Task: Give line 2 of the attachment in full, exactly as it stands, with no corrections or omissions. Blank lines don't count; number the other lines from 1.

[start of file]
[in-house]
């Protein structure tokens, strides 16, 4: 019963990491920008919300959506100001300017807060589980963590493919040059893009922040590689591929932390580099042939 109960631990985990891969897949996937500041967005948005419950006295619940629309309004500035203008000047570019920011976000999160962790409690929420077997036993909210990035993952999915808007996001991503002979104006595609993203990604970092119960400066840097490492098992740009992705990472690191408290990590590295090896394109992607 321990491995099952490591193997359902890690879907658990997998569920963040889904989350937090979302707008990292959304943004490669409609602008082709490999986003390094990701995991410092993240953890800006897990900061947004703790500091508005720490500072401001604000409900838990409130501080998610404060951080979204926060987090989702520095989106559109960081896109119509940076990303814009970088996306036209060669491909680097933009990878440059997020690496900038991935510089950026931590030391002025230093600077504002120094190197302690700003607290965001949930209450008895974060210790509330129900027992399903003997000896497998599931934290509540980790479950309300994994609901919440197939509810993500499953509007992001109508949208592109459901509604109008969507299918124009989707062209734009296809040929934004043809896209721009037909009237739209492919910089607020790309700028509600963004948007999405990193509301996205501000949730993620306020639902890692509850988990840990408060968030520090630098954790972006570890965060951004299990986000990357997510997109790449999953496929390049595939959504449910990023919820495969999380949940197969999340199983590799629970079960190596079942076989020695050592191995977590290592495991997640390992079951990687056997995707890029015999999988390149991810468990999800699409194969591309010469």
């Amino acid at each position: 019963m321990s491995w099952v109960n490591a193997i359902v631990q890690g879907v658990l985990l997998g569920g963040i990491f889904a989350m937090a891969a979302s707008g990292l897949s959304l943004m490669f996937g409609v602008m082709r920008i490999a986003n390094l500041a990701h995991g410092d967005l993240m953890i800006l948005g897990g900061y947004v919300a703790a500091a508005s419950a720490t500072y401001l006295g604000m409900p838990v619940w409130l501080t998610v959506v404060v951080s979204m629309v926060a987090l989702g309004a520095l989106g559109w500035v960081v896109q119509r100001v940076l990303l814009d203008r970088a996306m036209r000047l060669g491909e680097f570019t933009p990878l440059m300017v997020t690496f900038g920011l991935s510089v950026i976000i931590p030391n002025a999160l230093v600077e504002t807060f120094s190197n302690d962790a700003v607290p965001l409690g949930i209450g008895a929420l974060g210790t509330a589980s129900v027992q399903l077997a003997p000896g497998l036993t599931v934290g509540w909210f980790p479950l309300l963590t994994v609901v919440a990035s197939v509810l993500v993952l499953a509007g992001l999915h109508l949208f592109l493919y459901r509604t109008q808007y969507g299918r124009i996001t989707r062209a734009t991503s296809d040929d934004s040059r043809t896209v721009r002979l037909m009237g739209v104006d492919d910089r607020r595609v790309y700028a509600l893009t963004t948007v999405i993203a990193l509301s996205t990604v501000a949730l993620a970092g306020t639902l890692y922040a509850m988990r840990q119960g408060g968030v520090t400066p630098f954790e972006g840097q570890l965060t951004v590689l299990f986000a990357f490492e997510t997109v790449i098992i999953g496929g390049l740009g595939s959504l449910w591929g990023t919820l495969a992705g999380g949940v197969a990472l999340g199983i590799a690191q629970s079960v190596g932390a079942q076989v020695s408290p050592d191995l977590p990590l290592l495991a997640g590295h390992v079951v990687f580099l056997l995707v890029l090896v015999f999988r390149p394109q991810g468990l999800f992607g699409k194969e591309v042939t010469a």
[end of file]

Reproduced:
């Protein structure tokens, strides 16, 4: 019963990491920008919300959506100001300017807060589980963590493919040059893009922040590689591929932390580099042939 109960631990985990891969897949996937500041967005948005419950006295619940629309309004500035203008000047570019920011976000999160962790409690929420077997036993909210990035993952999915808007996001991503002979104006595609993203990604970092119960400066840097490492098992740009992705990472690191408290990590590295090896394109992607 321990491995099952490591193997359902890690879907658990997998569920963040889904989350937090979302707008990292959304943004490669409609602008082709490999986003390094990701995991410092993240953890800006897990900061947004703790500091508005720490500072401001604000409900838990409130501080998610404060951080979204926060987090989702520095989106559109960081896109119509940076990303814009970088996306036209060669491909680097933009990878440059997020690496900038991935510089950026931590030391002025230093600077504002120094190197302690700003607290965001949930209450008895974060210790509330129900027992399903003997000896497998599931934290509540980790479950309300994994609901919440197939509810993500499953509007992001109508949208592109459901509604109008969507299918124009989707062209734009296809040929934004043809896209721009037909009237739209492919910089607020790309700028509600963004948007999405990193509301996205501000949730993620306020639902890692509850988990840990408060968030520090630098954790972006570890965060951004299990986000990357997510997109790449999953496929390049595939959504449910990023919820495969999380949940197969999340199983590799629970079960190596079942076989020695050592191995977590290592495991997640390992079951990687056997995707890029015999999988390149991810468990999800699409194969591309010469």